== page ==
We are first introduced to Lee when we see him pleading guilty to abusing and stalking a woman, in the courthouse. Haynes then skips back in time to when Lee and heroine Catherine meet.
Catherine and Lee have a wonderful new relationship. Although his 'work' has perplexing hours, and Catherine doesn't know why he won't tell her more about it, he otherwise seems like the perfect guy. He is dashing, handsome, and he truly cares about her. Catherine's friends are over-the-top jealous and they believe, as she does at first, that she's caught the perfect fish.
As Catherine and Lee's relationship progresses, Catherine begins to get a little edgy. Lee starts to be very controlling and then he gets to the point where he is stalking Catherine. He then begins to abuse her in many gruesome ways. Catherine cannot believe that she's let herself become 'one of those women' who allows for things like this to happen. Her friends shame her for breaking up with Lee, because he's a charmer and talks to them about his broken heart. As abusers often do, he projects Catherine as the horrible person and himself as the one who's just trying to do the best thing.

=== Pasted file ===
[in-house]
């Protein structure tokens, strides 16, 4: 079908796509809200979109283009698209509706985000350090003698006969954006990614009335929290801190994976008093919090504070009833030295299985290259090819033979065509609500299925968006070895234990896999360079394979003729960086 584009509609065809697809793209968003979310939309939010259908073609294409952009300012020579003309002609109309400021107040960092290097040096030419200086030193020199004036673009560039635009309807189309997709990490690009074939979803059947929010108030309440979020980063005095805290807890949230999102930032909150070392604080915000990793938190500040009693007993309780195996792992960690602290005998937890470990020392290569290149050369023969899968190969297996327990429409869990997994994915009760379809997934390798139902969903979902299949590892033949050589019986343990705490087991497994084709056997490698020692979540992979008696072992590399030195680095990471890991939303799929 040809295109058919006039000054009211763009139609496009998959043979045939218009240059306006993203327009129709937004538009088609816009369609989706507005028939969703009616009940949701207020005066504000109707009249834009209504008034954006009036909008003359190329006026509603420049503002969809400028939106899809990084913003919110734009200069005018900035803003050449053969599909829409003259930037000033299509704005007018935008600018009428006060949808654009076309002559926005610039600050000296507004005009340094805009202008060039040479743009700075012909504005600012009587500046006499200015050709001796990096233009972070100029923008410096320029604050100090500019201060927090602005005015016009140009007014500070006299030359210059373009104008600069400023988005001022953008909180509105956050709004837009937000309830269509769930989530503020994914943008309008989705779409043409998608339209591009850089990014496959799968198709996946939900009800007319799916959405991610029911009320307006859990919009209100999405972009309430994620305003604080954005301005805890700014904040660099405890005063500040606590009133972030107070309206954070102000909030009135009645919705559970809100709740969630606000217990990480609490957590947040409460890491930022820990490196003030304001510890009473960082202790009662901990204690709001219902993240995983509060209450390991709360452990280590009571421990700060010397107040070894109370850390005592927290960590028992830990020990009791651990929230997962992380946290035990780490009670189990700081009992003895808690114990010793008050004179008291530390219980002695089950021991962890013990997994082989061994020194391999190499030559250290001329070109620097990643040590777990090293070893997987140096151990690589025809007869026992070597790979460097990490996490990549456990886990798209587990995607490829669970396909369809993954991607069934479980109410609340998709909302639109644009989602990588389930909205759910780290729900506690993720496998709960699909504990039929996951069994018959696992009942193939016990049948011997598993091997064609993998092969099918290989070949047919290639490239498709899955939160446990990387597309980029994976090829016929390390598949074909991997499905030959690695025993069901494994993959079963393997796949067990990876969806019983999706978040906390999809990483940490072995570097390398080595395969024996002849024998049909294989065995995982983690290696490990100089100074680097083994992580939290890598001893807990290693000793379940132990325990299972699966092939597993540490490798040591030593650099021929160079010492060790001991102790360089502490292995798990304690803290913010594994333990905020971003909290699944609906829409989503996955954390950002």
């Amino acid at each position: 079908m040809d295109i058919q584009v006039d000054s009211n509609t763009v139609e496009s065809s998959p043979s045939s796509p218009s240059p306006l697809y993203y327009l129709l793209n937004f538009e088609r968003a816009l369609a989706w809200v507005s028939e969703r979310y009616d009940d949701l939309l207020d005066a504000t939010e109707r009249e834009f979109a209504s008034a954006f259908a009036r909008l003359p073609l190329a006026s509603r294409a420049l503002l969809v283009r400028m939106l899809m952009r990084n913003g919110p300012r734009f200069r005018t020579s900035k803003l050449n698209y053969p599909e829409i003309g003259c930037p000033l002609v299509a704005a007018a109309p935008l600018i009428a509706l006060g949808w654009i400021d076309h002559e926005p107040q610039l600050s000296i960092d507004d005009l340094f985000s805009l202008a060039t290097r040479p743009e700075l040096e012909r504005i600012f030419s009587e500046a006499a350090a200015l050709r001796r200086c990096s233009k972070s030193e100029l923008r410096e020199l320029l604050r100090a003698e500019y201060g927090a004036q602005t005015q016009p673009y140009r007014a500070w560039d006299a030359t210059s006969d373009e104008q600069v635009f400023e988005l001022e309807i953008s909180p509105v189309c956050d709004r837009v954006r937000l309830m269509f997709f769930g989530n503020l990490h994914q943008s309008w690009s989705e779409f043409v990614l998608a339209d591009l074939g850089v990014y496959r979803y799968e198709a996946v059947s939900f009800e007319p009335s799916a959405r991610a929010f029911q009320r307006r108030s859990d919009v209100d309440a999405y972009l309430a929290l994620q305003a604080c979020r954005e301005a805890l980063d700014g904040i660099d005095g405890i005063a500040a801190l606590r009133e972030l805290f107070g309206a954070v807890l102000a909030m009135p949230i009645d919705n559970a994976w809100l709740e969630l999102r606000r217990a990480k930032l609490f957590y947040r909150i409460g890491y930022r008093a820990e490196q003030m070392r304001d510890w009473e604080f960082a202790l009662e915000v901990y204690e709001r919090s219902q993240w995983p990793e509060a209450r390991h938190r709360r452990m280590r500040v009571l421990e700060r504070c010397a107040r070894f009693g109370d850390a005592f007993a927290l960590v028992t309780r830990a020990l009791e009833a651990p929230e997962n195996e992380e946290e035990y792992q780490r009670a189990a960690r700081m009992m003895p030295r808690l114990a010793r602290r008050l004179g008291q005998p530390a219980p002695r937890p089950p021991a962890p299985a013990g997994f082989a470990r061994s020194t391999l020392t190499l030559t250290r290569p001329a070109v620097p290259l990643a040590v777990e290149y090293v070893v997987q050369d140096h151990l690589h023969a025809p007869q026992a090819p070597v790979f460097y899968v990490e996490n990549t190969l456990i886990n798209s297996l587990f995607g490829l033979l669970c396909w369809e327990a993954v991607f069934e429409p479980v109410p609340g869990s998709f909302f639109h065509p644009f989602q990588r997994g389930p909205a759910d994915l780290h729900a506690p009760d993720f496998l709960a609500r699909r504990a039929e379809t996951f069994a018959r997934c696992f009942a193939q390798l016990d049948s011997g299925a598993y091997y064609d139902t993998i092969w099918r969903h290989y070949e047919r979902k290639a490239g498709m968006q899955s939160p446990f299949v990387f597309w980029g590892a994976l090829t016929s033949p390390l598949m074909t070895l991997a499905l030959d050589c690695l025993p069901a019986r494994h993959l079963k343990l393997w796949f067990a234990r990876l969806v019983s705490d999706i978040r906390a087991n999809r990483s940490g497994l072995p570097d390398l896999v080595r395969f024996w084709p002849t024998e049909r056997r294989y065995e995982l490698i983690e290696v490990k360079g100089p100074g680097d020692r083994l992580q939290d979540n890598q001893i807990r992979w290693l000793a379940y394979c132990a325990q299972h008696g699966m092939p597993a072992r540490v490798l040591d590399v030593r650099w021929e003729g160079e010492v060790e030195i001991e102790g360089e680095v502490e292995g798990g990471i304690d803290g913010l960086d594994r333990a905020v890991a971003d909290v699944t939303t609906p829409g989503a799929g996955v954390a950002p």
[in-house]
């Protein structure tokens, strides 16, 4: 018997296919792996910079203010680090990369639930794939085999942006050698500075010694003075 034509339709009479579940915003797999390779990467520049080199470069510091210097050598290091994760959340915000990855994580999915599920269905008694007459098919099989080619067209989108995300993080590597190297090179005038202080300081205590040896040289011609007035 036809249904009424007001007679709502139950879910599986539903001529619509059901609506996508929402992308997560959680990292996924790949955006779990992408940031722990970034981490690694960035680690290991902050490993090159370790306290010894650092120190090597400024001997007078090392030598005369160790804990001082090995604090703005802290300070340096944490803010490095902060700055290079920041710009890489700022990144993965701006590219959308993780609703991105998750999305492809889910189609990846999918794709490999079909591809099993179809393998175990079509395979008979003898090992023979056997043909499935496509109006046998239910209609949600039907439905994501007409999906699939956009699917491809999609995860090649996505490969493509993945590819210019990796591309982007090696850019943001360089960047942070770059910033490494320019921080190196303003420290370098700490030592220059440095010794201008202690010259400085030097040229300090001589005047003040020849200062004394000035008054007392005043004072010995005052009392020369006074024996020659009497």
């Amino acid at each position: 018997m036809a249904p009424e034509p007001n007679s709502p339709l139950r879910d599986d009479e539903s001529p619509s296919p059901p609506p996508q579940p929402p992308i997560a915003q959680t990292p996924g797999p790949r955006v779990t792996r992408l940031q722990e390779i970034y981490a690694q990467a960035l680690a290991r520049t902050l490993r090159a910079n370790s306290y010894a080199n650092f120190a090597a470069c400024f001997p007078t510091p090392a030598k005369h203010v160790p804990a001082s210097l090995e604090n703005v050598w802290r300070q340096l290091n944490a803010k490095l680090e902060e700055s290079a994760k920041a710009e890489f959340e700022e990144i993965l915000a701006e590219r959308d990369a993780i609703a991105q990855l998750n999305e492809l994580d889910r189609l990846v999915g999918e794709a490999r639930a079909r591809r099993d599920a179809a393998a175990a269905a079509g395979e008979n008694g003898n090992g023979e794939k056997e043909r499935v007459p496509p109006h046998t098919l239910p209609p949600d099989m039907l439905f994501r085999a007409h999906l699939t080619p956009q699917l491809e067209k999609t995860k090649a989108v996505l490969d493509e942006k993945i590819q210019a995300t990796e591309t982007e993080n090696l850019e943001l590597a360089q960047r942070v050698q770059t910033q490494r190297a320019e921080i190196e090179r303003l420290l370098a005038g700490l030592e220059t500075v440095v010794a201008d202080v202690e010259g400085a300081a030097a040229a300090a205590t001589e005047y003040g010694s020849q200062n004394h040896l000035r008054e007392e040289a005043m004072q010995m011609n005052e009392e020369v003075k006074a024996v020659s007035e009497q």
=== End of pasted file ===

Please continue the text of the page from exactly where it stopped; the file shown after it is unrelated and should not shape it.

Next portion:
The book is a psychological thriller with a deep tension. It's sort of different because we already know that Lee is the bad guy, it's not a surprise. It's just a constant mind game with a very interesting climax and denouement. This book is not for the faint at heart, but I would recommend it as an excellent thriller to anyone who loves a great, suspenseful novel.
I've always loved Wally Lamb. Ever since 'She's Come Undone' and the story of Delores and her struggle with her family and weight, and then the amazing store 'I Know This Much is True,' I've been hooked on his writing/story telling style. While I sort of thought 'The Hour I First Believed' was a little discombobulated, I pre-ordered 'We Are Water' and looked very much forward to the day of it's release. I listened to the novel, told by several points of view, in a day and a half. I couldn't wait to see what would happen next, and I absolutely loved it and especially loved the narration by Lamb himself.
Voraciously, I ate up 'We Are Water,' and now I am disappointed that it's over and I have to wait years for Lamb to write another book! The story tells the tale of the Oh family. Patriarch Orien Oh and his wife Anna have raised three children, a set of twins and a younger daughter. After over twenty-five years of marriage Anna decides to leave Orien and marry Viveca, her female lover, and very rich art dealer who has made Anna a success. The book centres around the reactions of the Oh family to Anna making such a shocking decision.